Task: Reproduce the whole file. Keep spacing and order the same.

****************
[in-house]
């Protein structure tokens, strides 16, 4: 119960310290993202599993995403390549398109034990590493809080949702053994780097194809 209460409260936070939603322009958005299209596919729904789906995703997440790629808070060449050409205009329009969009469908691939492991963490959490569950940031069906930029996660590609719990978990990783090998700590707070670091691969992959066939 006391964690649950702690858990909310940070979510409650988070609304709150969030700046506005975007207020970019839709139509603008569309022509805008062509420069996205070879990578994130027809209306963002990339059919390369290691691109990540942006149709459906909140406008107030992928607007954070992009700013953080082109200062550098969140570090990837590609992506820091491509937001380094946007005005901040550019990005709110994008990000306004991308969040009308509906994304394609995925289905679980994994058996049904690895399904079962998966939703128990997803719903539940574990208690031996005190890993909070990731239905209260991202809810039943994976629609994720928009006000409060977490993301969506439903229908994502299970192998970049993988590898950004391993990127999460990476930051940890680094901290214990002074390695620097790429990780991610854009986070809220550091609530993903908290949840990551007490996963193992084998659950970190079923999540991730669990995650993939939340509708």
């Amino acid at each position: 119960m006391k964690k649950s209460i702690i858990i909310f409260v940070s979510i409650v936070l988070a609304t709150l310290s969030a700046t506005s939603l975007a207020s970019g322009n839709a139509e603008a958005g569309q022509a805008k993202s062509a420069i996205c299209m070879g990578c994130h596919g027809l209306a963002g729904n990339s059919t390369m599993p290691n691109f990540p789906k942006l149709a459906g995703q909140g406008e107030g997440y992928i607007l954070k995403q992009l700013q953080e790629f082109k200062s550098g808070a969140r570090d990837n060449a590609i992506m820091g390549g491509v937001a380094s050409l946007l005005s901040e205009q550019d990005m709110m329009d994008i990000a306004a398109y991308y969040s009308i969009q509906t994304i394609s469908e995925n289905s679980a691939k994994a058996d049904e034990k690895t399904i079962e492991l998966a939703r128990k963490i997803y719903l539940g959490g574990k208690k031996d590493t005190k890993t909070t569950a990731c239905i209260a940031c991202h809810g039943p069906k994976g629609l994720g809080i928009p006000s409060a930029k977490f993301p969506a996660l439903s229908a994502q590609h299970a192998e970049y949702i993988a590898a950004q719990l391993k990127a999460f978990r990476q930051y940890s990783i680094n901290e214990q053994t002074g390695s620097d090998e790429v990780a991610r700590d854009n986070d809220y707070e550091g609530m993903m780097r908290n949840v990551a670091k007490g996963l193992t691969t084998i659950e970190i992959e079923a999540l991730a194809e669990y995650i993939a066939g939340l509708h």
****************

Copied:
[in-house]
């Protein structure tokens, strides 16, 4: 119960310290993202599993995403390549398109034990590493809080949702053994780097194809 209460409260936070939603322009958005299209596919729904789906995703997440790629808070060449050409205009329009969009469908691939492991963490959490569950940031069906930029996660590609719990978990990783090998700590707070670091691969992959066939 006391964690649950702690858990909310940070979510409650988070609304709150969030700046506005975007207020970019839709139509603008569309022509805008062509420069996205070879990578994130027809209306963002990339059919390369290691691109990540942006149709459906909140406008107030992928607007954070992009700013953080082109200062550098969140570090990837590609992506820091491509937001380094946007005005901040550019990005709110994008990000306004991308969040009308509906994304394609995925289905679980994994058996049904690895399904079962998966939703128990997803719903539940574990208690031996005190890993909070990731239905209260991202809810039943994976629609994720928009006000409060977490993301969506439903229908994502299970192998970049993988590898950004391993990127999460990476930051940890680094901290214990002074390695620097790429990780991610854009986070809220550091609530993903908290949840990551007490996963193992084998659950970190079923999540991730669990995650993939939340509708």
């Amino acid at each position: 119960m006391k964690k649950s209460i702690i858990i909310f409260v940070s979510i409650v936070l988070a609304t709150l310290s969030a700046t506005s939603l975007a207020s970019g322009n839709a139509e603008a958005g569309q022509a805008k993202s062509a420069i996205c299209m070879g990578c994130h596919g027809l209306a963002g729904n990339s059919t390369m599993p290691n691109f990540p789906k942006l149709a459906g995703q909140g406008e107030g997440y992928i607007l954070k995403q992009l700013q953080e790629f082109k200062s550098g808070a969140r570090d990837n060449a590609i992506m820091g390549g491509v937001a380094s050409l946007l005005s901040e205009q550019d990005m709110m329009d994008i990000a306004a398109y991308y969040s009308i969009q509906t994304i394609s469908e995925n289905s679980a691939k994994a058996d049904e034990k690895t399904i079962e492991l998966a939703r128990k963490i997803y719903l539940g959490g574990k208690k031996d590493t005190k890993t909070t569950a990731c239905i209260a940031c991202h809810g039943p069906k994976g629609l994720g809080i928009p006000s409060a930029k977490f993301p969506a996660l439903s229908a994502q590609h299970a192998e970049y949702i993988a590898a950004q719990l391993k990127a999460f978990r990476q930051y940890s990783i680094n901290e214990q053994t002074g390695s620097d090998e790429v990780a991610r700590d854009n986070d809220y707070e550091g609530m993903m780097r908290n949840v990551a670091k007490g996963l193992t691969t084998i659950e970190i992959e079923a999540l991730a194809e669990y995650i993939a066939g939340l509708h």